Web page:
St Kilda East House by Taylor Knights Architects
Inspiring single family residence designed by Taylor Knights Architects, located in St Kilda, Victoria, Australia.
Description by Taylor Knights Architects
Design Concept / Objective
The design objective of St Kilda East House was to create a family home that allowed and represented through its built form, two generations comfortably living together with a balance of privacy and family interaction.
The house needed to function as a typical family home with levels of privacy and intimacy appropriate to shared living.
We wanted our design and the language of the project to represent these different expressions in era and lifestyle of the clients through materiality and form. This framework allowed for the juxtaposition of elements like the steel bay window (street facing) against its heritage backdrop and the clear delineation between the kitchen mass and its outer walls as it extended upwards into the void over.
Communal spaces were celebrated, relocating them into the heart of the house, forming the union between the two private zones. Above we placed a large double height void, skylights and a curved ceiling to rejoice this cohabitation.
Due to the modest budget we use cost effective materials and building products in unexpected ways. Pegboard was used as a feature throughout the stairs void while off the shelf skylights were coupled together above.
We worked closely with traditional trades. Staggered brickwork to catch light, raw steel was hand polished with curing agents. Bespoke furniture such as the dining table, side tables and cabinets where all specifically design with brass detailing and colour to suit the house.
The northern elevation of the first floor has been design as a layered system or skin. Fitted with an adjustable external screen followed by operable windows. The façade can be controlled and adjusted depending on the comfort and requirements of the occupier. The first floor cantilevers out directly over the north facing living and dining room creating an ideal eave for sun and the spaces below.
A 10mm steel plate bay window has been fitted to the federation period style home connecting the second living to the street while hinting that something more contemporary happens within, beyond.
Stairs & Kitchen
A large void celebrates the communal aspects of the house while emphasising the union between the front and the rear of the house. The void acts as a lung for the building, delivery fresh air, light and space into the centre of the home. The full height pegboard wall gives the occupant the opportunity to personalise and refresh the transition.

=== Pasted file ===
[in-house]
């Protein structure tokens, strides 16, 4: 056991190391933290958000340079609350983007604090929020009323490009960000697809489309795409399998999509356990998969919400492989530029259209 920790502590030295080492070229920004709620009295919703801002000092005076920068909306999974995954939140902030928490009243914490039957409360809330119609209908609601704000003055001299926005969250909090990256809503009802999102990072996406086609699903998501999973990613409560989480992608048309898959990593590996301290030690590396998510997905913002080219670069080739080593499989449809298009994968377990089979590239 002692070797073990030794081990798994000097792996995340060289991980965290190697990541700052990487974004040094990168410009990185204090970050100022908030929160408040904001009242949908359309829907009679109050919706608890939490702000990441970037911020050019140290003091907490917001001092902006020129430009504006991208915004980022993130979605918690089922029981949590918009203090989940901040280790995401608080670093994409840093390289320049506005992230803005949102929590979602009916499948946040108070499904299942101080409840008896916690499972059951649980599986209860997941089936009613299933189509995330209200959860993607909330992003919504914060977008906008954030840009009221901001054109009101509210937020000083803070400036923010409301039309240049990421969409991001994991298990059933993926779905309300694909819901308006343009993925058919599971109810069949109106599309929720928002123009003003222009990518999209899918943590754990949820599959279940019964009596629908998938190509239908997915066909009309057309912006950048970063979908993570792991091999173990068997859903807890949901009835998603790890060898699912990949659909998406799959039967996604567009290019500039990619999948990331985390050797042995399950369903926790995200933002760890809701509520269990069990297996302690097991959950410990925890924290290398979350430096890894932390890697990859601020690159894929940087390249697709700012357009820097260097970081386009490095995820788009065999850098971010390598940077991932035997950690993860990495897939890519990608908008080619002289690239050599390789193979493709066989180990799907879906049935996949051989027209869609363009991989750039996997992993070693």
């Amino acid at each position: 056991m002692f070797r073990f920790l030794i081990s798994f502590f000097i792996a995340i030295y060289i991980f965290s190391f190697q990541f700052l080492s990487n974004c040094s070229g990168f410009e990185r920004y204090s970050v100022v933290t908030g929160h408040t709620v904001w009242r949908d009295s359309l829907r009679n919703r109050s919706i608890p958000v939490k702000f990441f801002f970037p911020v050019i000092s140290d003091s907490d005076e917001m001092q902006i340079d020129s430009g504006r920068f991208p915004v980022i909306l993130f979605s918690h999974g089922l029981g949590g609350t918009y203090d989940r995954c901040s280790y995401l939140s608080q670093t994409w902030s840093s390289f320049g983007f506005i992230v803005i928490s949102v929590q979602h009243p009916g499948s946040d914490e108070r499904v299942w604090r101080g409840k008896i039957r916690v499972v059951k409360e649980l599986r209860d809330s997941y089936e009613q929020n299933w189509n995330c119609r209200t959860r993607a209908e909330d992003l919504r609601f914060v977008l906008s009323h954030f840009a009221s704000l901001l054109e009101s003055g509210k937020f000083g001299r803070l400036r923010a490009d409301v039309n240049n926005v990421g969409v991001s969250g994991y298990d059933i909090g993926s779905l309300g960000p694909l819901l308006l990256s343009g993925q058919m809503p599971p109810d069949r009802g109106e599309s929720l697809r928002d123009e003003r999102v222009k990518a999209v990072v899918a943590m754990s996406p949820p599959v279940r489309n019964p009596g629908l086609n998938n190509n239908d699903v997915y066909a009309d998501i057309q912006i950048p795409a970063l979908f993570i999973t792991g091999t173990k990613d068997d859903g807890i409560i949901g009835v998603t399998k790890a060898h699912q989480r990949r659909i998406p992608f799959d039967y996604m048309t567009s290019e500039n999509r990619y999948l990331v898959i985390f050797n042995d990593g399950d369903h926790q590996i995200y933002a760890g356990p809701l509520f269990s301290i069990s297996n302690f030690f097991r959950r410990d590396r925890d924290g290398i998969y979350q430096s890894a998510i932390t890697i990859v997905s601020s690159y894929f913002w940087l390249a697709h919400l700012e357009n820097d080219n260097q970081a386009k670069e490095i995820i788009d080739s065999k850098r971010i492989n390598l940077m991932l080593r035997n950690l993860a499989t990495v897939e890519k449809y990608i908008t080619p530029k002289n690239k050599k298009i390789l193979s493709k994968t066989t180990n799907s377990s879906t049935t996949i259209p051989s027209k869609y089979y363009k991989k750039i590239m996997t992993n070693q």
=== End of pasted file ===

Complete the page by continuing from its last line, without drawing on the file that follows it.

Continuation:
The dark kitchen mass extends upwards into the void, creating a greater sense of space and encouraging the eye outwards. Light from a skylights filter down into the kitchen below. A mesh floor is used to transition into the new extension which sits above the living room allowing light to filter through.
The exiting roof has been converted into a study, activating underutilised space.
Bay Window & Second living
The period style features are kept in the existing part of the house. The steel bay window extends outwards making the most of the soft southern light for sitting and reading and interacting with the street.
A full height sliding door separates the two living zones within the house. Dual street access and frontage allows the occupants to enter from either access allowing privacy between the front and the rear of the house.
Main living Room
Open plan living opens outwards into the garden. Large bi-fold doors extend the plan outwards and onto an outdoor entertaining platform and garden zone creating a seamless threshold between the internal and external spaces.
Photography courtesy of Taylor Knights Architects
- Home in Sydney by Mary Ellen Hudson Architects
- Kew Residence by Adie Courtney
- The Tannery Apartment in Clifton Hill
- Dormer House by post Architecture
- Contemporary House in Northcote by Ola Studio
- Office Space by Atelier Pro Architects
- Studio Apartment in Moscow by KDVA Architects
- MK2 House by Canny Design
- House in Savyon by Dan & Hila Israelevitz Architects
- Attic Apartment by INDECORATE